As demand for COVID-19 vaccines collapses in many areas of the U.S., states are scrambling to use stockpiles of doses before they expire and have to be added to the millions that have already gone to waste.
From some of the least vaccinated states, like Indiana and North Dakota, to some of the most vaccinated states, like New Jersey and Vermont, public health departments are shuffling doses around in the hopes of finding providers that can use them.
State health departments told The Associated Press they have tracked millions of doses that went to waste, including ones that expired, were in a multi-dose vial that couldn’t be used completely or had to be tossed for some other reason like temperature issues or broken vials.
Nearly 1.5 million doses in Michigan, 1.45 million in North Carolina, 1 million in Illinois and almost 725,000 doses in Washington couldn’t be used.
The percentage of wasted doses in California is only about 1.8%, but in a state that has received 84 million doses and administered more than 71 million of them, that equates to roughly 1.4 million doses. Providers there are asked to keep doses until they expire, then properly dispose of them, the California Department of Public Health said.
The problem is not unique to the U.S. More than a million doses of the Russian Sputnik vaccine expired this week inn Guatemala, because nobody wanted to take the shot.
Vaccination program managers say that tossing out doses is inevitable in any inoculation campaign because of the difficulty in aligning supply and demand for a product with a limited shelf life.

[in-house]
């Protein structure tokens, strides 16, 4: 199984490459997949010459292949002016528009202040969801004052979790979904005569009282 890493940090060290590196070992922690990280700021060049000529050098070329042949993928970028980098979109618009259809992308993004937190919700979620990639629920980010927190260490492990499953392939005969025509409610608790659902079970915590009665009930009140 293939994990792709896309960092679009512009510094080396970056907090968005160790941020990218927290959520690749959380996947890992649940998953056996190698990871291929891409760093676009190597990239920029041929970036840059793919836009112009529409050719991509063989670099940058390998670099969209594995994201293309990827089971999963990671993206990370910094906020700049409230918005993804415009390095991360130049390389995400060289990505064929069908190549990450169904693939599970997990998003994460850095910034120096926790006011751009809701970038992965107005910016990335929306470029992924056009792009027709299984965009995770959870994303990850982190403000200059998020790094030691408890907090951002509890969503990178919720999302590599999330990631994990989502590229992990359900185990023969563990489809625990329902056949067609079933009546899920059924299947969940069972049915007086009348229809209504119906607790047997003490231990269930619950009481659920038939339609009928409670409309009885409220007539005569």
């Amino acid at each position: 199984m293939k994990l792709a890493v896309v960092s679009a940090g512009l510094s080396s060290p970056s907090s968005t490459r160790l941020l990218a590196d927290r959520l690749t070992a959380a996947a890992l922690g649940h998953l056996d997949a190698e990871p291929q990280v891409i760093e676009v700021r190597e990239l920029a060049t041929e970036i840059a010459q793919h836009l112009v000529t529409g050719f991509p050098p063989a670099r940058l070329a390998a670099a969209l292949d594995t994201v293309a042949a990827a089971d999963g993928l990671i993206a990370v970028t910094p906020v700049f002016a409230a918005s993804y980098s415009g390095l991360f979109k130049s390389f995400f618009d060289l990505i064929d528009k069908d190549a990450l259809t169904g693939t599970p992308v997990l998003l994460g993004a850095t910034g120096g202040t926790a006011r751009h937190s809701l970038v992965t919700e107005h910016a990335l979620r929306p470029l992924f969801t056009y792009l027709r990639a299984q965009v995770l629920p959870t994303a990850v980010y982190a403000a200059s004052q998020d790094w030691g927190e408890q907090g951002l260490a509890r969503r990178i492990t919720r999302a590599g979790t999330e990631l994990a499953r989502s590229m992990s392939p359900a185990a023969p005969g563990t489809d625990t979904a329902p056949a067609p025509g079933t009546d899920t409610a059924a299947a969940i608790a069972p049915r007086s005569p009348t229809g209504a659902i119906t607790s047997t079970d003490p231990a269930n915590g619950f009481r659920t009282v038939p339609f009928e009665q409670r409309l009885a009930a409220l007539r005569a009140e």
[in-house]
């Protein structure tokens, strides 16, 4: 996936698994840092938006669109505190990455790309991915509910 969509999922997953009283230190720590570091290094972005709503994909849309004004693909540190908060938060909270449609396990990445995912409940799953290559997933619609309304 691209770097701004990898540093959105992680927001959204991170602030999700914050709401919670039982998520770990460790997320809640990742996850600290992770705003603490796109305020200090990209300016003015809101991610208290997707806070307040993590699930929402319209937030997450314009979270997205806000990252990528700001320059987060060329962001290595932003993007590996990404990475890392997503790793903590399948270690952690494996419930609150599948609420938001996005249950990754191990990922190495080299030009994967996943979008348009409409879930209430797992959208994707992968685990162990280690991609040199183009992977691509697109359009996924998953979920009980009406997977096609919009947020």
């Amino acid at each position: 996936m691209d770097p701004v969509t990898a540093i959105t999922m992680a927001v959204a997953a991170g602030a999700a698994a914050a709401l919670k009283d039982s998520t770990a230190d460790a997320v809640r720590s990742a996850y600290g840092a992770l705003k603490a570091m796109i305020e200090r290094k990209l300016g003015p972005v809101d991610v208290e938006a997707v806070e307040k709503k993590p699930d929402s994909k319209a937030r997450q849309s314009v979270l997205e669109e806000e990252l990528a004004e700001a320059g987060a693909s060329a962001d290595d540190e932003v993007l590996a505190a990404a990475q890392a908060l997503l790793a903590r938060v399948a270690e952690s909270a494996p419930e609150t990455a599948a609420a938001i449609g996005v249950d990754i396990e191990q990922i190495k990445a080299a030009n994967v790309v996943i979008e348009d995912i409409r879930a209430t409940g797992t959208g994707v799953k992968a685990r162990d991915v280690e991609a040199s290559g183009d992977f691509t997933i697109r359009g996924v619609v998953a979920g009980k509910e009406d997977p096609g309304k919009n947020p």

But the coronavirus pandemic has killed nearly 6 million people and shattered economies across the globe, and every dose that goes to waste feels like a missed opportunity considering how successful the vaccines are in preventing death and serious disease.
The average number of Americans getting their first shot is down to about 80,000 a day, the lowest point since the U.S. vaccination campaign began in December 2020. About 76% of the U.S. population has received at least one shot and roughly 65% of all Americans are fully vaccinated.
With demand so low, states will undoubtedly be confronted with more waste in the months ahead, although they will benefit from any booster expansions.
Idaho, for example, has 230,000 doses on hand but is only averaging fewer than 2,000 doses administered a week.
Oregon’s vaccination rate is slightly higher than the national average, but the health authority there said last week that they have “significant excess vaccine on hand” because of the recent drop in demand. The state is trying to use up as many of the 716,000 doses in its inventory as possible.
Rhode Island has the highest percentage of residents who are fully vaccinated in the nation, at slightly more than 80%, but the health department reported having 137,000 doses on hand last week. Health officials say they need them for a big push to increase the vaccination rate for booster doses.
Health officials in some states have developed “matchmaker” programs to connect vaccine providers with excess doses with providers seeking doses. Many said they’re attempting to redistribute doses with expiration dates that are quickly approaching. New Jersey has a task force that has transferred more than 600,000 doses around the state since June. West Virginia has offered to transfer Pfizer adult doses to nearby states.